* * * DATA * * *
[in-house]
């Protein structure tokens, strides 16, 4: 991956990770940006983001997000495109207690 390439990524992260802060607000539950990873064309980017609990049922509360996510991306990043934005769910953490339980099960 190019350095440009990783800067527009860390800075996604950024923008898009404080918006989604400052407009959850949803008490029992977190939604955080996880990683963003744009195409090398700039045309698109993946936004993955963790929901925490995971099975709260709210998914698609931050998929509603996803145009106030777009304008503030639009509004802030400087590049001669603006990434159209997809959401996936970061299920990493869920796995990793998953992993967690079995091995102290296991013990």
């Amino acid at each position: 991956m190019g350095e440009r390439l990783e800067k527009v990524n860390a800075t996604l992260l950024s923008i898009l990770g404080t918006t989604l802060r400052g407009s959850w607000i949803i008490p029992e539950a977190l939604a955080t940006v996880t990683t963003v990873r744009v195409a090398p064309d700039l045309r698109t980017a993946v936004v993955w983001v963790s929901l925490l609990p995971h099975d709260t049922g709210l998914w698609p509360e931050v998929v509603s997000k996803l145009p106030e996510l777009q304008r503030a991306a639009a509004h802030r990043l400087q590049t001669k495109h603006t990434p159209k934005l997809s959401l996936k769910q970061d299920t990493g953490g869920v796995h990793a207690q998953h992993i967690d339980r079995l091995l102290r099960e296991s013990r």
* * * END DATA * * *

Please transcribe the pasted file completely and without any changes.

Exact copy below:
[in-house]
């Protein structure tokens, strides 16, 4: 991956990770940006983001997000495109207690 390439990524992260802060607000539950990873064309980017609990049922509360996510991306990043934005769910953490339980099960 190019350095440009990783800067527009860390800075996604950024923008898009404080918006989604400052407009959850949803008490029992977190939604955080996880990683963003744009195409090398700039045309698109993946936004993955963790929901925490995971099975709260709210998914698609931050998929509603996803145009106030777009304008503030639009509004802030400087590049001669603006990434159209997809959401996936970061299920990493869920796995990793998953992993967690079995091995102290296991013990």
């Amino acid at each position: 991956m190019g350095e440009r390439l990783e800067k527009v990524n860390a800075t996604l992260l950024s923008i898009l990770g404080t918006t989604l802060r400052g407009s959850w607000i949803i008490p029992e539950a977190l939604a955080t940006v996880t990683t963003v990873r744009v195409a090398p064309d700039l045309r698109t980017a993946v936004v993955w983001v963790s929901l925490l609990p995971h099975d709260t049922g709210l998914w698609p509360e931050v998929v509603s997000k996803l145009p106030e996510l777009q304008r503030a991306a639009a509004h802030r990043l400087q590049t001669k495109h603006t990434p159209k934005l997809s959401l996936k769910q970061d299920t990493g953490g869920v796995h990793a207690q998953h992993i967690d339980r079995l091995l102290r099960e296991s013990r």